Having attended a Catholic High School, God was never off limits during lunch time debates. Some girls would vehemently declare that there were too many contradictions in the Bible, and so therefore this discredited God (this despite never being able to give any concrete or intelligible examples). Others wanted more proof that God was there, some sort of visual proof or miracle in their lives. Others still thought that God should intervene in all the bad things that happened in the world, and that his silence on matters of evil meant that even if God existed, it was not a God they wanted to know. For others yet, it was about organised religion, and not wanting to be involved in an organisation that was outdated, particularly on issues they were passionate about.
Then there was me, and a couple of other friends who were so sure about our faith. Looking back, my friends probably represented the general views of our society.
Despite our debates, each of my friends struggled with their faith – was God real or not? I would have conversations with them one on one and discover that they had been praying during a difficult time in their lives, had felt at peace, and felt loved in that moment. However it didn’t take long for their “rational” brain to take over, and dismiss any feelings of God in their lives to simple biology or some other “logical” reason. This would continue as a pattern in conversations I have had with many friends over the years. “Yes I prayed, yes it felt good, yes it might be God…” turns into “God can’t exist, I haven’t seen any proof, organised religion is bad and the Bible is inconsistent.”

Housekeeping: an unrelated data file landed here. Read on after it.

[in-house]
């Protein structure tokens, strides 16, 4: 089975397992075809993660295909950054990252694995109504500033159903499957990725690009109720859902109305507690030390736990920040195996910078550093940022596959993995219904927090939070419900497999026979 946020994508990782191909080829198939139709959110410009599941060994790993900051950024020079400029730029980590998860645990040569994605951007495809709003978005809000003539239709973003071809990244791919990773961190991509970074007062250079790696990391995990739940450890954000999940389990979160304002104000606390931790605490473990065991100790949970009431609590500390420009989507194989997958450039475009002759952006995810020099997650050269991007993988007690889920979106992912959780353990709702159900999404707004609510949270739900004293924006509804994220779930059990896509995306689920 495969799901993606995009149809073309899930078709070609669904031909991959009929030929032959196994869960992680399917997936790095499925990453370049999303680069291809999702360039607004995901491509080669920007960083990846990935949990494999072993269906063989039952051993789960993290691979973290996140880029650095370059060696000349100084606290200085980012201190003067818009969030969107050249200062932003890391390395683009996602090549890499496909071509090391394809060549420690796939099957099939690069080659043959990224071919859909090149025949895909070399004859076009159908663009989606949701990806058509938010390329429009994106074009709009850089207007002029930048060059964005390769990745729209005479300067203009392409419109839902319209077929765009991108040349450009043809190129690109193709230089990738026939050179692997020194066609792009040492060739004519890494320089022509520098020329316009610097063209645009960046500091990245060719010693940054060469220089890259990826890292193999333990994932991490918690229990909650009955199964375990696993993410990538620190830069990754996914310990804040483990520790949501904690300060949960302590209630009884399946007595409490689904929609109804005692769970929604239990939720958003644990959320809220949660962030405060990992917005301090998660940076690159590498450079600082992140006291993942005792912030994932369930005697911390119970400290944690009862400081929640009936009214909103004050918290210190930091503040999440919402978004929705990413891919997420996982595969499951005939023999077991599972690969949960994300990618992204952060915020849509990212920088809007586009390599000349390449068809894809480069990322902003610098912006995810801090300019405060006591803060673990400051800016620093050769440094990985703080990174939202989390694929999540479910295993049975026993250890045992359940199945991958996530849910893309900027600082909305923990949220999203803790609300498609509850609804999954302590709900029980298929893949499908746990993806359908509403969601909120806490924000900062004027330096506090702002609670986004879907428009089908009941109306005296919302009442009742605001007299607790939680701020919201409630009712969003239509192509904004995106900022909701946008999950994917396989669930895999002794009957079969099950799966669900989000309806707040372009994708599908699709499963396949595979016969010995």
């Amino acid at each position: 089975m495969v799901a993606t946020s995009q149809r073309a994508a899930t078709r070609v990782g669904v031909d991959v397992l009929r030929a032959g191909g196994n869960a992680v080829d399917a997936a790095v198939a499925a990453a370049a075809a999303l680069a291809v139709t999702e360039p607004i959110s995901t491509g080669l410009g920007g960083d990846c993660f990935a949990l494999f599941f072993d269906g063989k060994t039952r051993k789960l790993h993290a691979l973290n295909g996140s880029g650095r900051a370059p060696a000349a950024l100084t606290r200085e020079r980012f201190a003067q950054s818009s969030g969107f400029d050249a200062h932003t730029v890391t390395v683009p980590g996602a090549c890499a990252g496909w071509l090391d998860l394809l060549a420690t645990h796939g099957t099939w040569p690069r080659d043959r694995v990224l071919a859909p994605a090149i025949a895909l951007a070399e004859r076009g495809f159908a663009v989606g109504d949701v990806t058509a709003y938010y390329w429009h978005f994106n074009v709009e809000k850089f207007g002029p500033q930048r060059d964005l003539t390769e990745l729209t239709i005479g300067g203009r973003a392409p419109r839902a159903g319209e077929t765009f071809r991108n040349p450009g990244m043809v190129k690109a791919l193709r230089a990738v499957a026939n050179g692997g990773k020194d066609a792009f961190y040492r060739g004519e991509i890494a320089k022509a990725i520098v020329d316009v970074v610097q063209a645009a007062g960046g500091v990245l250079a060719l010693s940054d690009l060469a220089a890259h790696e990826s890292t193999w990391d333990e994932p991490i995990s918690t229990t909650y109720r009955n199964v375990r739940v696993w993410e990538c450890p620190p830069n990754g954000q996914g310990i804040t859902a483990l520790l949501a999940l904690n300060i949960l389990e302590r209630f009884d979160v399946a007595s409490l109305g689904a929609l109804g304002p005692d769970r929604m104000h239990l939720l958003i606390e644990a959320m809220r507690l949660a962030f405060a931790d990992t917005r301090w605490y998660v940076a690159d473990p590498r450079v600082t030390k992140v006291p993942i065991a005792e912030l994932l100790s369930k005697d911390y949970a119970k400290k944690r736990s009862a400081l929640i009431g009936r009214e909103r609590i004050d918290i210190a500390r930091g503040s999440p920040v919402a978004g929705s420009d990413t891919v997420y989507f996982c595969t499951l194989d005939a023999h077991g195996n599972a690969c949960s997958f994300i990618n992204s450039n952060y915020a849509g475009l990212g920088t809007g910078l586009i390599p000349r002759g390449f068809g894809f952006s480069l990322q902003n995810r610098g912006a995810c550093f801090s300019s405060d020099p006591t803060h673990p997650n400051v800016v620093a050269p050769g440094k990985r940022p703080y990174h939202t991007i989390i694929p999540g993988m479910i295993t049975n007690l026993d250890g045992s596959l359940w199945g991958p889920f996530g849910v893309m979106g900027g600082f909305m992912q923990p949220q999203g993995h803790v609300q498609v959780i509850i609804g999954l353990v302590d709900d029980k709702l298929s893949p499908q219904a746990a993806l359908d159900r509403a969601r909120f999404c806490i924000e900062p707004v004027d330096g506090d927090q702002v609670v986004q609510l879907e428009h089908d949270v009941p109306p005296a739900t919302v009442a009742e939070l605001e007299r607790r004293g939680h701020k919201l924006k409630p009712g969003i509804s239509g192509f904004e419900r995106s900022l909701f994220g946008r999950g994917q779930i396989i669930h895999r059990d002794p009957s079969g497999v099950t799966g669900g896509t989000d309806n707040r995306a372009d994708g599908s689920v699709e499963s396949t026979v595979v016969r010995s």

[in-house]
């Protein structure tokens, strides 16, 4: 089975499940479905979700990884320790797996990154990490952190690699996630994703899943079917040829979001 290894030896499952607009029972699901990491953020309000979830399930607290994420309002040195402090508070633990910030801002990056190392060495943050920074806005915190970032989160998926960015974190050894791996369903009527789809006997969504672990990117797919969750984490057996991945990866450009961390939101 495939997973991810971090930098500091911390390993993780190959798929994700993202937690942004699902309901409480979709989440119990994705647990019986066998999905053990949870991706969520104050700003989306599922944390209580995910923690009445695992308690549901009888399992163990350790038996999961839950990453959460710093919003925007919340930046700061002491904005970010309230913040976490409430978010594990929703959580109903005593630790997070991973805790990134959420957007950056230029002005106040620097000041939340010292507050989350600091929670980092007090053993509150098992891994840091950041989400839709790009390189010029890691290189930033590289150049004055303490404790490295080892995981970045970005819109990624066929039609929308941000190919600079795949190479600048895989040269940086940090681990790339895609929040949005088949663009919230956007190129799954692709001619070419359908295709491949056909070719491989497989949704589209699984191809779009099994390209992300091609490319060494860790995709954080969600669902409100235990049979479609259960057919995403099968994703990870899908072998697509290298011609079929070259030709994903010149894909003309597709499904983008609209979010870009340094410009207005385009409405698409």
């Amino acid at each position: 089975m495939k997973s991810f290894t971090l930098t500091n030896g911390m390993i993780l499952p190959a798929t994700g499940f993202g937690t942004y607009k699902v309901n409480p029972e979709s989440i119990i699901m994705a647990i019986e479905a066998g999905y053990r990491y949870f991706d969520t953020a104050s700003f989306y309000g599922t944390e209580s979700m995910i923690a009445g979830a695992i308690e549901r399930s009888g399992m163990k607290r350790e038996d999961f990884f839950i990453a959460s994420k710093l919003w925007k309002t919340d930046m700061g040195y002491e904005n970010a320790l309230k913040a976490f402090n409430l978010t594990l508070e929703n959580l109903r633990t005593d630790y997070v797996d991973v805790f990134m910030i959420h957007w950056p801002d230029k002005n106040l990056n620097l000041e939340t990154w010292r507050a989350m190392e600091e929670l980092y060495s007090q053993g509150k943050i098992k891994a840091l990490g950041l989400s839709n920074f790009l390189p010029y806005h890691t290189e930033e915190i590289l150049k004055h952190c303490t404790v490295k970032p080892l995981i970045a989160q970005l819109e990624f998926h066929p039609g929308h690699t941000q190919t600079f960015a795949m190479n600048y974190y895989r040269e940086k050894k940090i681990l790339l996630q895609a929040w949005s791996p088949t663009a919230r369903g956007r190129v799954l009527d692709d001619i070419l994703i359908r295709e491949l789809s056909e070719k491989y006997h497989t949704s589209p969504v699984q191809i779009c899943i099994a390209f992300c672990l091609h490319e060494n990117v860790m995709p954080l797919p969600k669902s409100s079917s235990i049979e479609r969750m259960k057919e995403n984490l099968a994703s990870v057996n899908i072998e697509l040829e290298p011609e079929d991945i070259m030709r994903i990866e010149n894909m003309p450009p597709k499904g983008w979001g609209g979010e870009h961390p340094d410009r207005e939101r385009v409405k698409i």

A young man stayed with my family for a year, and in that time we would have similar discussions. He one time outright asked me for proof that God exists. I spent the next week at work typing a 12 page document on the proof, to me, as to why God exists. It would certainly be a very different document now, but I still consider it one of my better pieces of writing, and I still stand by a lot of what I wrote. And yet still, this young man was unmoved. It really highlighted to me that God can never simply be forced on someone as an intellectual concept. How can someone believe in God if they don’t stop thinking of God as a concept, and start relating to God as a reality?
One of the criticisms of religion is that it brainwashes children into believing in an “imaginary man in the sky” and “fairy tales”. What someone who has never experienced God can never know is that childhood is the best time to experience God as children are less concerned with the arguments that adults conjure up to deny the existence of an existential being. They are open to experiencing God, and this openness gives them great opportunity to feel God in their heart. When my eldest daughter was 3 years old, I remember distinctly she woke up one morning and declared “Mummy, I FELT God! He’s ALIVE and He’s REAL!” Up until then, I had not spoken to her about God in that way. It came purely from her. She has since become a great little pray-er, and sometimes prays when she feels scared, or anxious, and even says her own prayer before dinner at times. She now drives her own faith in God and the way that she relates to God. I’m not saying she won’t struggle with her faith as she grows, after all, there is so much out there to tell her that she is foolish for believing, that God cannot exist, and that believers are delusional. I just hope her solid foundation of faith as a child can help her overcome these.
God is not a concept. He is more than just an idea that someone long ago conjured up. God is ALIVE and God is REAL. I tell my children that if God is everywhere then He is also in your heart, and that is where we will find Him. God is not “out there”, or distant from us, watching with a bucket of popcorn in the sky. He is active in our lives, urging us to do what is right, pushing us to holiness and greatness. None of the arguments and barriers that adults use to debate God’s existence can ever take away the powerful and profound experience of God moving in your life. That is what I believe. That is what I live by. That is what I want my children to know.